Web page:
A much anticipated and long awaited flood recovery program for BC’s farmers and ranchers who suffered extensive damage during the Nov. 2021 flood event has now been announced.
Marie-Claude Bibeau, federal Minister of Agriculture and Agri-Food, and Lana Popham, B.C.’s Minister of Agriculture, Food and Fisheries, have announced the Canada-BC Flood Recovery for Food Security Program, which will be delivered by the Government of British Columbia and will leverage the federal government’s AgriRecovery Framework and Disaster Financial Assistance Arrangements (DFAA).
The program will see $228 million distributed to those in the agricultural sector in the Southern Interior and Fraser Valley who were impacted by November’s flood event.
“The B.C. agricultural community has pulled together and demonstrated its strength and determination in the face of devastating floods,” said Bibeau.
“There is still a long way to go, but the Government of Canada will continue to work with the Government of British Columbia to support our farmers. We are here to help them rebuild so they can quickly get back to doing what they do best: producing high-quality food for Canadians.”
The Canada-BC Flood Recovery Program for Food Security will help farmers who have incurred extraordinary expenses from uninsurable damages, such as:
– cleanup, repair and restoration of land, barns and animal shelters, water and waste systems; returning flood-impacted land and buildings to a safe environment for agricultural production;
– repair of uninsurable essential farm infrastructure, reasonable repair of on-farm structures such as livestock containment fences, and the rental of temporary production facilities drainage ditches and riprap;
– animal welfare; replacement feed as well as livestock transportation, veterinary care and mortality disposal; and
– loss of perennial plants not raised for resale.
“The November flooding was the most impactful agricultural disaster ever in our province, resulting in profound losses for many B.C. farmers and food producers, and we’re responding with a program that delivers the greatest amount of support of its kind in B.C.’s history,” said Popham.
“We’ve worked closely with farmers and farming organizations to make sure we have a comprehensive response that will support their recovery, help them get their farms back in production, and continue our collective efforts to build a resilient food system and food economy in B.C.”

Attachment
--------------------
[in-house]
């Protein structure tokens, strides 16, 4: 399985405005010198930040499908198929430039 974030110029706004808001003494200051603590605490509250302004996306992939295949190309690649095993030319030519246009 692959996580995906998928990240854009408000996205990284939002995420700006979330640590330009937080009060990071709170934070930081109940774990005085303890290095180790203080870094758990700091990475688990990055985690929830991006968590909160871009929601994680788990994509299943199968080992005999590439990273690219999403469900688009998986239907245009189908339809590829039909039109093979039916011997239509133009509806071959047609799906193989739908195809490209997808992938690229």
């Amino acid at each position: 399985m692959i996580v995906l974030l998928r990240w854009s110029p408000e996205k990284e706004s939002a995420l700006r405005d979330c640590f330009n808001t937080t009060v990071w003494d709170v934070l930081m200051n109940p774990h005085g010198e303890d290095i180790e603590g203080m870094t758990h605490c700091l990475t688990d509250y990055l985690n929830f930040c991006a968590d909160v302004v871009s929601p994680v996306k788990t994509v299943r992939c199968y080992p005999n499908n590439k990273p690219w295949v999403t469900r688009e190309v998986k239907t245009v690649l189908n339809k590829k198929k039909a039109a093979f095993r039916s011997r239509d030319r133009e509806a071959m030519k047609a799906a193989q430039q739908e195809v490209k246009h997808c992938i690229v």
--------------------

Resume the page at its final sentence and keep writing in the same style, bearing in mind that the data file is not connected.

The governments of Canada and British Columbia have also established a committee of ministers who are working together and with Indigenous leadership to guide immediate and ongoing support to British Columbia families, businesses and communities affected by the extreme weather events.
Farmers who have already undertaken any work are advised to keep their receipts, track the hours of work involved, and take pictures documenting the damage and repairs to support their application.
The 2021 flood disaster impacted more than 1,100 farms, 15,000 hectares and 2.5 million livestock from the Sumas Prairie in Abbotsford to the communities and areas surrounding Merritt and Princeton.
The Government of British Columbia is disbursing recovery funding in two categories. Farms with less than $2 million in annual revenue will be eligible to receive up to 90% compensation, which the Province will seek reimbursement for through the federal government’s Disaster Financial Assistance Arrangements (DFAA).
Larger farms with annual sales over $2 million will be eligible to receive up to 70% compensation through the federal-provincial AgriRecovery initiative, which is cost-shared 60/40 respectively between governments.
Those who need financial assistance in the following areas are encouraged to apply at gov.bc.ca/agrifloodrecovery:
– support for flood cleanup that includes cleanup on lands and essential farm infrastructure that have been damaged due to floods;
– support for the removal, repair or replacement of uninsurable farm structures and farm production equipment that have been damaged due to floods;
– rental of essential alternate facilities or pasture required due to flooding;
– transportation costs for relocating livestock, feed available, water, stored crop and crop inputs due to floods;
– replacement of lost feed for breeding livestock feed due to floods;
– extraordinary costs for livestock feeding due to marketing delays caused by floods;
– veterinary costs to treat livestock injured by floods;
– support for uninsurable breeding livestock mortality losses caused by floods;
– land preparation and replanting costs for perennial crop plants that have been killed by flooding and crop land damaged by flooding;
-support for destroyed beehives and associated colonies.